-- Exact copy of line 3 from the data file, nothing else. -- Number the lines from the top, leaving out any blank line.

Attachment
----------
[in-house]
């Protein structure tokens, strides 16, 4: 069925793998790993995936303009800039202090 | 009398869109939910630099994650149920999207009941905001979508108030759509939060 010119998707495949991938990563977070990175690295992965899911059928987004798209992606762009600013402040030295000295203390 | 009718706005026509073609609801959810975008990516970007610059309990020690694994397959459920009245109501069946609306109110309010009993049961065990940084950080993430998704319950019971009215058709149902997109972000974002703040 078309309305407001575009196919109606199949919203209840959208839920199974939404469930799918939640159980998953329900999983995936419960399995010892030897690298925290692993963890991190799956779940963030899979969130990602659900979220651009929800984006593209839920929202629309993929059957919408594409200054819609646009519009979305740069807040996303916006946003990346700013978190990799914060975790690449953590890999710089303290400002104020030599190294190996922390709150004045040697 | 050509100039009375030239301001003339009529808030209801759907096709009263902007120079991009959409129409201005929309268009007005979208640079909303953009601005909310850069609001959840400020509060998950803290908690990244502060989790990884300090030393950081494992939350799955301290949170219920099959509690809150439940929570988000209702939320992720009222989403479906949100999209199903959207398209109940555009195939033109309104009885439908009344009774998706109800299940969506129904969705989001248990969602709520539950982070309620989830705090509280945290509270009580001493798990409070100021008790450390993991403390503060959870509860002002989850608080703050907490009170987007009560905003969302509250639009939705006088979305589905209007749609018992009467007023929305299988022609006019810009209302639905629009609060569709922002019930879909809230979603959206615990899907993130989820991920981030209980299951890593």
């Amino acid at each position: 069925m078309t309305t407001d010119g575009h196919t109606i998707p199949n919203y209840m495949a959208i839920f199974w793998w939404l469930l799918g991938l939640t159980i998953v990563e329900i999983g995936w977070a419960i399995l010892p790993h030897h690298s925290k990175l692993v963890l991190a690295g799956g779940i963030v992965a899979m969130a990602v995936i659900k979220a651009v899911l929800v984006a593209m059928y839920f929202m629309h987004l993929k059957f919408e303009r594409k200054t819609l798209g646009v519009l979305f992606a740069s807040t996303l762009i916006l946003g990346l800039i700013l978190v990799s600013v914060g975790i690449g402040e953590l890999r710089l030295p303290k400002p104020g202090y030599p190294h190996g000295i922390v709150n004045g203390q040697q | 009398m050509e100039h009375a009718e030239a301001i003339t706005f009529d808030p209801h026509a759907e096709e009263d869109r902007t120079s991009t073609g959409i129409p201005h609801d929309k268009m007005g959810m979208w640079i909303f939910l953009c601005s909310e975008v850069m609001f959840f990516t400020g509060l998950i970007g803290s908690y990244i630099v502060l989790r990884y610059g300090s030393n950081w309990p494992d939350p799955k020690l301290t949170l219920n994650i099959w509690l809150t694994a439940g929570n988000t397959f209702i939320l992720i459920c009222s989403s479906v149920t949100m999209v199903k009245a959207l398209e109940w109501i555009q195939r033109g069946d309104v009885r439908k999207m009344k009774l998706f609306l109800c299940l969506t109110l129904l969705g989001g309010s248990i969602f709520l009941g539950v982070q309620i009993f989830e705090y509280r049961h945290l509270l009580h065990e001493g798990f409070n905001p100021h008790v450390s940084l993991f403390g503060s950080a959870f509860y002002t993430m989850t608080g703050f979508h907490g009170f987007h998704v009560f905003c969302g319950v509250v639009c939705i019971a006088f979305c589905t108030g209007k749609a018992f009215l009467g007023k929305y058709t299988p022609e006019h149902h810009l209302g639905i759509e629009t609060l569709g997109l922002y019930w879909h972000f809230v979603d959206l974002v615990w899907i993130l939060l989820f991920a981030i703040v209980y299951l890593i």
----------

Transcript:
């Amino acid at each position: 069925m078309t309305t407001d010119g575009h196919t109606i998707p199949n919203y209840m495949a959208i839920f199974w793998w939404l469930l799918g991938l939640t159980i998953v990563e329900i999983g995936w977070a419960i399995l010892p790993h030897h690298s925290k990175l692993v963890l991190a690295g799956g779940i963030v992965a899979m969130a990602v995936i659900k979220a651009v899911l929800v984006a593209m059928y839920f929202m629309h987004l993929k059957f919408e303009r594409k200054t819609l798209g646009v519009l979305f992606a740069s807040t996303l762009i916006l946003g990346l800039i700013l978190v990799s600013v914060g975790i690449g402040e953590l890999r710089l030295p303290k400002p104020g202090y030599p190294h190996g000295i922390v709150n004045g203390q040697q | 009398m050509e100039h009375a009718e030239a301001i003339t706005f009529d808030p209801h026509a759907e096709e009263d869109r902007t120079s991009t073609g959409i129409p201005h609801d929309k268009m007005g959810m979208w640079i909303f939910l953009c601005s909310e975008v850069m609001f959840f990516t400020g509060l998950i970007g803290s908690y990244i630099v502060l989790r990884y610059g300090s030393n950081w309990p494992d939350p799955k020690l301290t949170l219920n994650i099959w509690l809150t694994a439940g929570n988000t397959f209702i939320l992720i459920c009222s989403s479906v149920t949100m999209v199903k009245a959207l398209e109940w109501i555009q195939r033109g069946d309104v009885r439908k999207m009344k009774l998706f609306l109800c299940l969506t109110l129904l969705g989001g309010s248990i969602f709520l009941g539950v982070q309620i009993f989830e705090y509280r049961h945290l509270l009580h065990e001493g798990f409070n905001p100021h008790v450390s940084l993991f403390g503060s950080a959870f509860y002002t993430m989850t608080g703050f979508h907490g009170f987007h998704v009560f905003c969302g319950v509250v639009c939705i019971a006088f979305c589905t108030g209007k749609a018992f009215l009467g007023k929305y058709t299988p022609e006019h149902h810009l209302g639905i759509e629009t609060l569709g997109l922002y019930w879909h972000f809230v979603d959206l974002v615990w899907i993130l939060l989820f991920a981030i703040v209980y299951l890593i």